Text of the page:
Lymph nodes & spleen, nonlymphoma

Lymph nodes-infectious / parasitic disorders

Mycobacteria-atypical / other than TB or leprosy


Editorial Board Members: Patricia Tsang, M.D., M.B.A., Anamarija M. Perry, M.D.
Deputy Editor-in-Chief: Genevieve M. Crane, M.D., Ph.D.
Ahmed Alrajjal, M.D.
Ali Gabali, M.D., Ph.D.

Last author update: 13 May 2024
Last staff update: 13 May 2024

Copyright: 2003-2024, PathologyOutlines.com, Inc.

PubMed Search: Atypical mycobacteria

Ahmed Alrajjal, M.D.
Ali Gabali, M.D., Ph.D.
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Cite this page: Alrajjal A, Gabali A. Mycobacteria-atypical / other than TB or leprosy. PathologyOutlines.com website. https://www.pathologyoutlines.com/topic/lymphnodesatypicalmycobacteria.html. Accessed May 19th, 2024.
Definition / general
  • Common cause of granulomatous lymphadenitis in immunocompetent children (1 - 5 years) and immunocompromised adults (Pediatr Int 2018;60:1062)
  • Clinical definite diagnosis of nontuberculous (non-TB) mycobacterial lymphadenitis requires a positive mycobacterial culture or positive PCR test of the purulent discharge or fine needle aspirate (FNA; based on the International Pediatric Otolaryngology Group [IPOG] 2023 Consensus guidelines) (Int J Pediatr Otorhinolaryngol 2023;166:111469)
Essential features
  • Unilateral anterior neck lymph nodes in children (1 - 5 years) and immunocompromised adults (e.g., HIV+)
  • Granulomatous inflammation with or without necrosis or partial or total nodal effacement by sheets of foamy histiocytes
  • Diagnosis is by positive culture for atypical mycobacteria or by excluding Mycobacterium tuberculosis in the presence of suggestive histology (Adv Exp Med Biol 2017;944:19)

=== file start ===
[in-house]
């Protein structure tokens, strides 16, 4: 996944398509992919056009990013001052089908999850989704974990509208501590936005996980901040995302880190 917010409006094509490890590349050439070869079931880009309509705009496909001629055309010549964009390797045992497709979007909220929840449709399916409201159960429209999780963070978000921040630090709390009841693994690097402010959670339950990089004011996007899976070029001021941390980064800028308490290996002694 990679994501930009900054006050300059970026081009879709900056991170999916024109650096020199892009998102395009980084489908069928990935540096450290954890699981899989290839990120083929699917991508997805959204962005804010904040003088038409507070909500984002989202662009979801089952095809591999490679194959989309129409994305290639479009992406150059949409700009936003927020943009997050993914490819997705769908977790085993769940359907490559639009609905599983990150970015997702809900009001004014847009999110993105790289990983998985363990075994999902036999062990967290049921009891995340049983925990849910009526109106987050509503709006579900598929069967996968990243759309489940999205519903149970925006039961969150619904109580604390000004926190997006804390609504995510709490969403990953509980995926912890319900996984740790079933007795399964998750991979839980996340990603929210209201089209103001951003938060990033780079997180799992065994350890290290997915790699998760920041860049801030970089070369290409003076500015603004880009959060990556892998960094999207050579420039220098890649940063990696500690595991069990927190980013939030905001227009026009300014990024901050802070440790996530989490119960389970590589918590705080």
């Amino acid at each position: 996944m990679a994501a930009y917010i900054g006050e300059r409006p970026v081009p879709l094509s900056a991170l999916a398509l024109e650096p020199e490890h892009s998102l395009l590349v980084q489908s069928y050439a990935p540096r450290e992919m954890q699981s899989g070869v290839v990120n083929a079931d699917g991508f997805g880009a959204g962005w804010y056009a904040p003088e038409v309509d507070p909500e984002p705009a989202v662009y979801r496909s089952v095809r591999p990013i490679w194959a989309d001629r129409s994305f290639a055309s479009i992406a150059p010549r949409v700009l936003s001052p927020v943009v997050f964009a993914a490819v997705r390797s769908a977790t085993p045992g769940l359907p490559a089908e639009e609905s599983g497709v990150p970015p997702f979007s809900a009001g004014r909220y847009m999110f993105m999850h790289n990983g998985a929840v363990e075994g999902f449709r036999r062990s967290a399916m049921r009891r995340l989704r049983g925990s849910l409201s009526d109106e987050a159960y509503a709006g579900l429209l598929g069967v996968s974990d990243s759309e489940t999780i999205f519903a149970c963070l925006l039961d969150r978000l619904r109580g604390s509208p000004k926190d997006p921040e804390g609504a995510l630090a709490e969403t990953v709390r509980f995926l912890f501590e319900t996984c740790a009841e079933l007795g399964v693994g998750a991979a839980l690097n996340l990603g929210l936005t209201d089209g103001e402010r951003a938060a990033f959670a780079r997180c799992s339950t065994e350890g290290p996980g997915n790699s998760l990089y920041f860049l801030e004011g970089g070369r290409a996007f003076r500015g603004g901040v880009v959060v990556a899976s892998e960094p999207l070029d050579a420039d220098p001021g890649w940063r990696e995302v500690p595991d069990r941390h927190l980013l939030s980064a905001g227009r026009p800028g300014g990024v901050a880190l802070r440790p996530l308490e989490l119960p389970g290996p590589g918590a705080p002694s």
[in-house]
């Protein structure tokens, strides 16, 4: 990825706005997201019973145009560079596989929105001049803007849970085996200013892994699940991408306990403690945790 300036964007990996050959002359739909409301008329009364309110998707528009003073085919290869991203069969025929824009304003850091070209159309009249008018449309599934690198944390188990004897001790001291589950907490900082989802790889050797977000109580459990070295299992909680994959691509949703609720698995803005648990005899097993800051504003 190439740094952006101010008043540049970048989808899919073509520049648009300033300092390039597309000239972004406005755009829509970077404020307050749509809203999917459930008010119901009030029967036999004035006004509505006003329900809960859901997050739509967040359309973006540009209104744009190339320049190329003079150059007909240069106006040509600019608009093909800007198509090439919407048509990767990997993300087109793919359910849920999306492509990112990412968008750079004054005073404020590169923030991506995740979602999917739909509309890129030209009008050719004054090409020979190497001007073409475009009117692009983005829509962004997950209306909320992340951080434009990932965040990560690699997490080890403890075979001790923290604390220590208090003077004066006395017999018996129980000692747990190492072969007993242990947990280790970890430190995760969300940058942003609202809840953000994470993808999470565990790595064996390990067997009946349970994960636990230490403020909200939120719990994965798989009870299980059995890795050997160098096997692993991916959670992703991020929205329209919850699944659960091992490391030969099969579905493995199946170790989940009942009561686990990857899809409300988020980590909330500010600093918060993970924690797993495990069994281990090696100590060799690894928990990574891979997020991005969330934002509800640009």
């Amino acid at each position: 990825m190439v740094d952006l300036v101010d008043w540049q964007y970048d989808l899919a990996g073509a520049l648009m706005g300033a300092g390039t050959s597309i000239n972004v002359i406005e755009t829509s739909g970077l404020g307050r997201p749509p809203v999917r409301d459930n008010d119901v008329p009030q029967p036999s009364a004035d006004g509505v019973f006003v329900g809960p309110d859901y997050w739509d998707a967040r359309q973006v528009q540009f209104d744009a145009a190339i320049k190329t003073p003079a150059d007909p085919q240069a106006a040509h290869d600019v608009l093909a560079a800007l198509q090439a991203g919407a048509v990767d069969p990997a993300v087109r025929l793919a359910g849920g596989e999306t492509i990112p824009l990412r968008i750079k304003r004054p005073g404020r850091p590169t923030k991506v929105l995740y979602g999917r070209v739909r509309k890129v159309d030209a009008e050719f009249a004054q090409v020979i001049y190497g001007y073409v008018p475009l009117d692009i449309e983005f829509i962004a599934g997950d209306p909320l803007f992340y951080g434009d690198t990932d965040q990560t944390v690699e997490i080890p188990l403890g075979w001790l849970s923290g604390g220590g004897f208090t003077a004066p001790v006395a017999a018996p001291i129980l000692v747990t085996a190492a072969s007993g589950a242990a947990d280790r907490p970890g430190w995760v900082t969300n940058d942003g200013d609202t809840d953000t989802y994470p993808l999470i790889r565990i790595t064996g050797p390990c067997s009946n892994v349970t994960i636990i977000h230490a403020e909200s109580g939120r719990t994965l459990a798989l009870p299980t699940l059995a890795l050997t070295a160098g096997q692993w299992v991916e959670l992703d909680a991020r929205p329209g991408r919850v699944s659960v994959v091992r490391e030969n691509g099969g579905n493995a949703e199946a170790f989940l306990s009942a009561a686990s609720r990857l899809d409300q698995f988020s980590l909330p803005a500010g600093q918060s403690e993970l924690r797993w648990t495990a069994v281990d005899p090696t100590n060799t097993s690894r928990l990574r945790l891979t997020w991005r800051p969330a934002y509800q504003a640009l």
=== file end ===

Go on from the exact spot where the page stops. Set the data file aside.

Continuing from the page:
• Diagnosis can be established by positive PCR on excisional tissue biopsy or FNA, although performing an FNA on a suspected lymph node to confirm MTB lymphadenitis is controversial due to possible complications (i.e., iatrogenic needle track fistula formation) (J Clin Tuberc Other Mycobact Dis 2021;24:100244)
Terminology
  • Atypical mycobacterial lymphadenitis
  • Non-TB mycobacterial lymphadenitis (NTML)
ICD coding
  • ICD-10: A31.8 - other mycobacterial infections
Epidemiology
  • Children ages 1 - 5 are most susceptible
  • Immunocompromised adults, HIV+
Sites
  • Head and neck, usually unilateral anterior cervical chain lymph nodes
Pathophysiology
  • Mycobacterial, intracellular organisms, replicate within macrophages
  • Macrophages antagonize bacterial growth via TNF dependent mechanisms
  • Mycobacteria induce infected macrophage apoptosis
  • Newly recruited macrophages engulf cellular debris, contributing to granuloma expansion
  • Newly infected macrophages can exit the primary granuloma and establish secondary granuloma in distal tissue (Cold Spring Harb Perspect Med 2014;5:a018499)
Etiology
  • Most common causes are M. avium intracellulare complex, M. marinum, M. fortuitum, M. scrofulaceum, M. kansasii (Clin Infect Dis 1995;20:954)
Clinical features
  • Chronic, slow growing, painless, lymphadenopathy
  • Head and neck, unilateral
Diagnosis
  • Culture: sensitivity 41%, specificity 100% (gold standard) (Int J Pediatr Otorhinolaryngol 2018;112:48)
  • PCR: sensitivity 71.6%, specificity 100%
  • Immunoassay: sensitivity 87.5 - 100%, specificity 81 - 100%
  • Skin tests (PPD-S): sensitivity 70%, specificity 94%
  • Higher sensitivity of skin test by using multiple species coverage (e.g., PPD-A and PPD-K) (Eur J Pediatr 2021;180:1279)
Laboratory
  • PCR can identify Mycobacterium tuberculosis and 6 dominant nontuberculous mycobacterial species with a sensitivity of ~40% and 98% specificity (Microbiol Spectr 2023;11:e0160623)